Avigdor Hameiri was born in Hungary in 1890. He studied to become an Orthodox Rabbi, but did not finish his studies. During the World War I he served as an officer in the Austro-Hungarian Army in Galicia. In 1916 he was captured by the Russians and spent a year as a prisoner of war. In 1921 he immigrated to Israel where he worked as a journalist, an editor, a translator and an author of poems, plays, etc. He was awarded the Israel Prize for literature in 1968 and died in 1970.
Hameiri wrote three books in Hebrew on the war. "The Great Madness" based on his experiences at the front, "Hell on Earth based on his experiences as a POW, and "War Stories". These stories focus on the Jewish soldiers and civilians during the war. The soldiers faced endemic anti-semitism from the Austro-Hungarian officers. The Eastern front was relatively fluid and the civilians were caught up in fighting. Ironically, the Russian abuse of the Jews was so brutal that they looked upon the Austro-Hungarians as saviors.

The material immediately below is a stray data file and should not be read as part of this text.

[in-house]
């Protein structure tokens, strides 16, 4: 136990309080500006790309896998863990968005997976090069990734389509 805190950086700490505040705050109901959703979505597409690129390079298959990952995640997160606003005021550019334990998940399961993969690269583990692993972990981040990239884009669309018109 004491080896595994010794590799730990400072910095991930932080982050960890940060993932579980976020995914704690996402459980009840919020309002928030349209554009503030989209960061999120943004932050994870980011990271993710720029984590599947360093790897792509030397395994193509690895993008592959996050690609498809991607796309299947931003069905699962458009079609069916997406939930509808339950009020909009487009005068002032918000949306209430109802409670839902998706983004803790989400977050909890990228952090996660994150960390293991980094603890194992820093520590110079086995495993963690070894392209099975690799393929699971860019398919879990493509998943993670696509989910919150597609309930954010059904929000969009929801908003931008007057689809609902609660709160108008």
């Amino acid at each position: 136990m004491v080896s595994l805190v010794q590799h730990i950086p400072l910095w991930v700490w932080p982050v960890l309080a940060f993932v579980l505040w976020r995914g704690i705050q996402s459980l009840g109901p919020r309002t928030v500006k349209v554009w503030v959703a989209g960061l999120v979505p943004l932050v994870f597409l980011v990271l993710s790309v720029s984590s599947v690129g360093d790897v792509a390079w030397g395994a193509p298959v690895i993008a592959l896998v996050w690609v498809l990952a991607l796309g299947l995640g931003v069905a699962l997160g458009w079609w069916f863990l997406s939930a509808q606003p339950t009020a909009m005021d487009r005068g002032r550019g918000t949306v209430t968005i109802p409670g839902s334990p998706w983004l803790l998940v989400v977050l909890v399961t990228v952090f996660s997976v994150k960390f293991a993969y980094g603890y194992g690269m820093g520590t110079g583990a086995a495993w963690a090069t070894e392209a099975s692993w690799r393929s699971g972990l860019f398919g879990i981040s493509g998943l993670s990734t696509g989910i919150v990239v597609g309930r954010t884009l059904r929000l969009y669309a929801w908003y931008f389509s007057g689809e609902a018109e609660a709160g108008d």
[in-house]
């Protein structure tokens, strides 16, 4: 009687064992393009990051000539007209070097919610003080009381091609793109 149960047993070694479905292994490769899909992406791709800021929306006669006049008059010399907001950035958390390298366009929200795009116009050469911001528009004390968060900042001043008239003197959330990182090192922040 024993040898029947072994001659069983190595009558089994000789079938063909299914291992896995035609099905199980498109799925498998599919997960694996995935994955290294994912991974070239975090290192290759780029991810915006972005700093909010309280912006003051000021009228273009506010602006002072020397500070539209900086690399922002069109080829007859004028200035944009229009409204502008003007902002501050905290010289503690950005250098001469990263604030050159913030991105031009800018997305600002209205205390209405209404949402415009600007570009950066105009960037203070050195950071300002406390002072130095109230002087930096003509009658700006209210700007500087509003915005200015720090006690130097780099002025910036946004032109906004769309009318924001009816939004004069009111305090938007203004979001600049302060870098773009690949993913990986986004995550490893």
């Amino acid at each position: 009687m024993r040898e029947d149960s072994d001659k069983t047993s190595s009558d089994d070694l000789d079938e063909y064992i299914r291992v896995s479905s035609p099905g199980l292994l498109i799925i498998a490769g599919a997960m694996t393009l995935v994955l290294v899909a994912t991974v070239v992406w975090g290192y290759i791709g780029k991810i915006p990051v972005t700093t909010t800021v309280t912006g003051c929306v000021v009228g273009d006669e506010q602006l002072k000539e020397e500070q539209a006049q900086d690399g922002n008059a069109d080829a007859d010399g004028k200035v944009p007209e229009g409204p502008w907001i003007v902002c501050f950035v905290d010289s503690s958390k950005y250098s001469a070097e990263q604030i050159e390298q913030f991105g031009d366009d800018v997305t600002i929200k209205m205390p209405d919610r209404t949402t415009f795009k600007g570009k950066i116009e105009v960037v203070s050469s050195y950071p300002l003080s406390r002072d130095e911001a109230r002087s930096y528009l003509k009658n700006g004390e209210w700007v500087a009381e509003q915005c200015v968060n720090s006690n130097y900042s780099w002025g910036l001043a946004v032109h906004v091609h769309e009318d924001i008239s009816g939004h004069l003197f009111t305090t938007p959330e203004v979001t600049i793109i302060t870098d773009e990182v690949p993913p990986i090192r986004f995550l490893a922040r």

The text depicts violence graphically and reader discretion is advised.
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